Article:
Terrariums for Easy Indoor Gardens

terrarium indoor gardensAre you intrigued by those amazing houseplant photos on social media? Are you afraid that your house lacks the proper conditions to create a “jungalow” of your very own? Then making a terrarium may be a good gardening hobby for you.

Terrariums provide a protective environment for plants and solve the typical indoor houseplant problem of not enough light and humidity. Some plants even grow better completely covered in a terrarium than they do in an ordinary room. These miniature greenhouses provide a unique close-up view of a living landscape that needs little space or care.

A terrarium can be defined as a miniature garden enclosed by glass or other transparent material with limited access to air. In 1829, London physician Dr. Nathanial B. Ward accidentally discovered that plants could thrive in a clear bottle without watering. This led to the publication of his monograph, On the Growth of Plants in Closely Glazed Cases in 1842, which revolutionized botany.

Early “Wardian cases” aided botanists in the marine transport of collected plant specimens from overseas. In Victorian times, miniature glass greenhouses brought delicate ferns into the home parlor, while garden writer Shirley Hibberd promoted the plant window garden (Hortus fenestralis).

In the years since its discovery, the popularity of bottle gardening has come and gone, but it appears to be back again. An attic or thrift store hunt might unearth a terrarium kit or container left there since the 1970s version of the craze.

Here are some names for bottle gardening and its variations throughout history:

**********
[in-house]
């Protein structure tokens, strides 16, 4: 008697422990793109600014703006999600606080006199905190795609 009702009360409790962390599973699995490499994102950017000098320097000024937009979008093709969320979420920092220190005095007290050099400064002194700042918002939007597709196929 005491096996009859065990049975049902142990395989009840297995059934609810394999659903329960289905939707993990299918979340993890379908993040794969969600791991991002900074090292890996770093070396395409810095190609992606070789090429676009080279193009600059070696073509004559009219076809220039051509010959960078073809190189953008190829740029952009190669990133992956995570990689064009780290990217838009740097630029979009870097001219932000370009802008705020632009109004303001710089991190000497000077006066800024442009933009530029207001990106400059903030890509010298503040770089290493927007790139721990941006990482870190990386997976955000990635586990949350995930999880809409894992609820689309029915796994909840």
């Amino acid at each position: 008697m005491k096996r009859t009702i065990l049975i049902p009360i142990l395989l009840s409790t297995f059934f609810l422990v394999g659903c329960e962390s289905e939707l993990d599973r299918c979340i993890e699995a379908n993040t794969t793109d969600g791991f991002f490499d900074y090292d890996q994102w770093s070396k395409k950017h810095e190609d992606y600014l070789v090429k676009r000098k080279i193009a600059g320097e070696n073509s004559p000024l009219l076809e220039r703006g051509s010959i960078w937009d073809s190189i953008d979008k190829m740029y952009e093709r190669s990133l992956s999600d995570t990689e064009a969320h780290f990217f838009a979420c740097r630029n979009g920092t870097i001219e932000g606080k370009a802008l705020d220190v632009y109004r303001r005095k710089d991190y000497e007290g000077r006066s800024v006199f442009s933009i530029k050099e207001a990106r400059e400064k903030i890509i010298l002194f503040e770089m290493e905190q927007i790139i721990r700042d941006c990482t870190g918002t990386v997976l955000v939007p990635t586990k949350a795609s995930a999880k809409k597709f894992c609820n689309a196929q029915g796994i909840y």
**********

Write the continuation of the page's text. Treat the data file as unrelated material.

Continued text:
• Wardian case
  • Fern-case
  • Bottle garden
  • Carboy garden
  • Glass garden
  • Sunshine jar
  • Jungle jar

Terrarium tools and containers

Terrarium containers may be as large as a five-gallon water jar or as small as a mason jar. An old fish tank, candy jar, or even a glass mixing bowl can easily be recycled to serve as a terrarium. A brandy snifter, glass dome on a base, or a goldfish bowl will also work.

terrarium container jars

Planting a garden in a narrow-necked bottle can be difficult and requires some special tools. Containers with wider openings will work just as well for plants that need less humidity but evenly moist soil.

Molded plastic containers and mini-greenhouses are inexpensive and can work as terrariums. But soil and chemically treated water can permanently damage them. Clear glass is really the best choice for a permanent terrarium. Whatever the container, it should be clean and dry. Avoid using scouring powder, cleansers or anything that contains ammonia.

Plants that grow well in a terrarium

Selecting the right plants is critical to planting a terrarium. It may take several different plants to make a pleasing design, but it can be tricky to choose plants that will grow together under the same conditions.

Another important factor in plant selection is the placement of the terrarium. Bottle gardens placed away from the light will support ferns and other green-leaved plants. Whereas, Terrariums placed closer to a window make good homes for orchids, bromeliads and other exotic foliage plants.

terrarium fern plants

Be aware that there are a couple of things to avoid when selecting terrarium plants. Do not use quick growing plants or cactus or succulents. Cacti and succulents must have drainage, which is something a terrarium does not accommodate.

Look for these plants for your terrarium, keeping in mind light exposure and remember to buy small specimens that are in scale with the container:

  • Sweet flag (Acorus gramineus pusillus)
  • Bermuda maidenhair fern (Adiantum bellum)
  • Birdsnest fern (Adiantum nidus)
  • Maidenhair spleenwort (Asplenium trichomanes)
  • Chantilly lace begonia (Begonia ‘Chantilly lace’)
  • Peacock plant (Calathea makoyana)
  • Venus fly trap (Dionaea muscipula)
  • Nerve plant (Fittonia verschaffeltii)
  • Needlepoint ivy (Hedera helix ‘Needlepoint’)
  • Fire fern (Oxalis hedysaroides 'Rubra')
  • Button fern (Pellaea rotundifolia)
  • Little Fantasy Peperomia (Peperomia caperata ‘Little Fanstasy’)
  • Gray artillery plant (Pilea glauca)
  • Ribbon fern (Pteris cretica)
  • Baby’s tears (Soleirolia soleirolii)
  • Avatar spike moss (Selaginella)

In upcoming blog posts we’ll cover soils for houseplants and terrariums and adding creatures to your glass garden, known as a vivarium. Snakes, anyone?

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